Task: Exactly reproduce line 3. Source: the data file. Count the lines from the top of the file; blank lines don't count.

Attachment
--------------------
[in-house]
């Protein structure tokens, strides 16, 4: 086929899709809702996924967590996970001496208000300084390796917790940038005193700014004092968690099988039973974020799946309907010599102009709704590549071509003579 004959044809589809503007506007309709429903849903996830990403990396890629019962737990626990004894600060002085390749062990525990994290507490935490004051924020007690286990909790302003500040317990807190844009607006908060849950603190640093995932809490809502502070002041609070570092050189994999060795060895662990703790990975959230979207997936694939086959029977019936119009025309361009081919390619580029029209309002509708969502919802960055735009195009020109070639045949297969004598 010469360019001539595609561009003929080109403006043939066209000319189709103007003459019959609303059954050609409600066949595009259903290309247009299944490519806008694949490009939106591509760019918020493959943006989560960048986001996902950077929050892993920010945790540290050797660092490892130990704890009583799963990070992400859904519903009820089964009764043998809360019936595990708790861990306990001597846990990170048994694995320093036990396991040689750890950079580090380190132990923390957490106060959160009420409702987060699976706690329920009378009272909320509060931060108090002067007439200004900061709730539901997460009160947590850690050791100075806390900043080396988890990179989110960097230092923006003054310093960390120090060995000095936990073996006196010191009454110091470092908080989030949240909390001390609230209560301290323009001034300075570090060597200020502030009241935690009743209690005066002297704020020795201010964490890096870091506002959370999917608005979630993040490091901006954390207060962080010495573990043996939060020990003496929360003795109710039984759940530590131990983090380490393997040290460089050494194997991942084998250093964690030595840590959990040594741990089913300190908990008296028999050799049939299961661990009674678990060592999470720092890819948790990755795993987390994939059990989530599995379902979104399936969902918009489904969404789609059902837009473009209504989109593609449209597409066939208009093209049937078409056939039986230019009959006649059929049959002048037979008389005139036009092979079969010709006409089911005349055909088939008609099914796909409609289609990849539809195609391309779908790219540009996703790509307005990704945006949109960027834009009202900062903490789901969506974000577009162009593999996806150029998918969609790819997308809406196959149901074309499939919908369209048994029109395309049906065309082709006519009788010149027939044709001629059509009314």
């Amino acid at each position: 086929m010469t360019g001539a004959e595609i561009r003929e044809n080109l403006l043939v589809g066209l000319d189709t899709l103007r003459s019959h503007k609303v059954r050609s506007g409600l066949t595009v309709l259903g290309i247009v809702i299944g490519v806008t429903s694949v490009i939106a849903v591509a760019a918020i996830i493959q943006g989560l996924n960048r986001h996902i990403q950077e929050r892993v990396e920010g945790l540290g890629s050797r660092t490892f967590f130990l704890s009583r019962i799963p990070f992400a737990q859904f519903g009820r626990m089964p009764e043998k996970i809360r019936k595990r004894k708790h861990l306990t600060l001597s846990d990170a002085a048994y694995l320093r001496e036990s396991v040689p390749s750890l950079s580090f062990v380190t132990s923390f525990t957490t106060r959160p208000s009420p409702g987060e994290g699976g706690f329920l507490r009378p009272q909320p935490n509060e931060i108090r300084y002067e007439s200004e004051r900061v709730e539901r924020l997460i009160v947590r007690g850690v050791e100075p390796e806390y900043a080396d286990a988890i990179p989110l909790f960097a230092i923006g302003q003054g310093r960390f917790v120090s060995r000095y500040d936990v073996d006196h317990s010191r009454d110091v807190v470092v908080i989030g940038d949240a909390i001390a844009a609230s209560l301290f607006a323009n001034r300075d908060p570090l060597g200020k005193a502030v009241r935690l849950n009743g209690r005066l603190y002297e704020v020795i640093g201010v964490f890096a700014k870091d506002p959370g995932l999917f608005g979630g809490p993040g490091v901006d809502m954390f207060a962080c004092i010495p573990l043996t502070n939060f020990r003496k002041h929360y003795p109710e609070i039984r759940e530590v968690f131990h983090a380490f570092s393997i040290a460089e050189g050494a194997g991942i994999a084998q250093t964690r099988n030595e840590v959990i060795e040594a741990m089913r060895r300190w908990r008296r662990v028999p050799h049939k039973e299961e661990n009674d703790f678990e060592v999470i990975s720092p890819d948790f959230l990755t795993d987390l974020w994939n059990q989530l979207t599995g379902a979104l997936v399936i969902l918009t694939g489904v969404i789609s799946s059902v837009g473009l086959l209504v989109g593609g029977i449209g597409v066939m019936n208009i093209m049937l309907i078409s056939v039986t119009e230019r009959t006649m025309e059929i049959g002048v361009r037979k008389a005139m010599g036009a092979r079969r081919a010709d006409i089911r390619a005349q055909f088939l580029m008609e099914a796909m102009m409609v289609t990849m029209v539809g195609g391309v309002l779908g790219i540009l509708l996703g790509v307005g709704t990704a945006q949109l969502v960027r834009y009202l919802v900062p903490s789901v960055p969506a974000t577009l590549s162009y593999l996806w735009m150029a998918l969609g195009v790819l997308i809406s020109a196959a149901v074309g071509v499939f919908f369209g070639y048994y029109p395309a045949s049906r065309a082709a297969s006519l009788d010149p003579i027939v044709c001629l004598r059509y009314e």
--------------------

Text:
């Amino acid at each position: 086929m010469t360019g001539a004959e595609i561009r003929e044809n080109l403006l043939v589809g066209l000319d189709t899709l103007r003459s019959h503007k609303v059954r050609s506007g409600l066949t595009v309709l259903g290309i247009v809702i299944g490519v806008t429903s694949v490009i939106a849903v591509a760019a918020i996830i493959q943006g989560l996924n960048r986001h996902i990403q950077e929050r892993v990396e920010g945790l540290g890629s050797r660092t490892f967590f130990l704890s009583r019962i799963p990070f992400a737990q859904f519903g009820r626990m089964p009764e043998k996970i809360r019936k595990r004894k708790h861990l306990t600060l001597s846990d990170a002085a048994y694995l320093r001496e036990s396991v040689p390749s750890l950079s580090f062990v380190t132990s923390f525990t957490t106060r959160p208000s009420p409702g987060e994290g699976g706690f329920l507490r009378p009272q909320p935490n509060e931060i108090r300084y002067e007439s200004e004051r900061v709730e539901r924020l997460i009160v947590r007690g850690v050791e100075p390796e806390y900043a080396d286990a988890i990179p989110l909790f960097a230092i923006g302003q003054g310093r960390f917790v120090s060995r000095y500040d936990v073996d006196h317990s010191r009454d110091v807190v470092v908080i989030g940038d949240a909390i001390a844009a609230s209560l301290f607006a323009n001034r300075d908060p570090l060597g200020k005193a502030v009241r935690l849950n009743g209690r005066l603190y002297e704020v020795i640093g201010v964490f890096a700014k870091d506002p959370g995932l999917f608005g979630g809490p993040g490091v901006d809502m954390f207060a962080c004092i010495p573990l043996t502070n939060f020990r003496k002041h929360y003795p109710e609070i039984r759940e530590v968690f131990h983090a380490f570092s393997i040290a460089e050189g050494a194997g991942i994999a084998q250093t964690r099988n030595e840590v959990i060795e040594a741990m089913r060895r300190w908990r008296r662990v028999p050799h049939k039973e299961e661990n009674d703790f678990e060592v999470i990975s720092p890819d948790f959230l990755t795993d987390l974020w994939n059990q989530l979207t599995g379902a979104l997936v399936i969902l918009t694939g489904v969404i789609s799946s059902v837009g473009l086959l209504v989109g593609g029977i449209g597409v066939m019936n208009i093209m049937l309907i078409s056939v039986t119009e230019r009959t006649m025309e059929i049959g002048v361009r037979k008389a005139m010599g036009a092979r079969r081919a010709d006409i089911r390619a005349q055909f088939l580029m008609e099914a796909m102009m409609v289609t990849m029209v539809g195609g391309v309002l779908g790219i540009l509708l996703g790509v307005g709704t990704a945006q949109l969502v960027r834009y009202l919802v900062p903490s789901v960055p969506a974000t577009l590549s162009y593999l996806w735009m150029a998918l969609g195009v790819l997308i809406s020109a196959a149901v074309g071509v499939f919908f369209g070639y048994y029109p395309a045949s049906r065309a082709a297969s006519l009788d010149p003579i027939v044709c001629l004598r059509y009314e």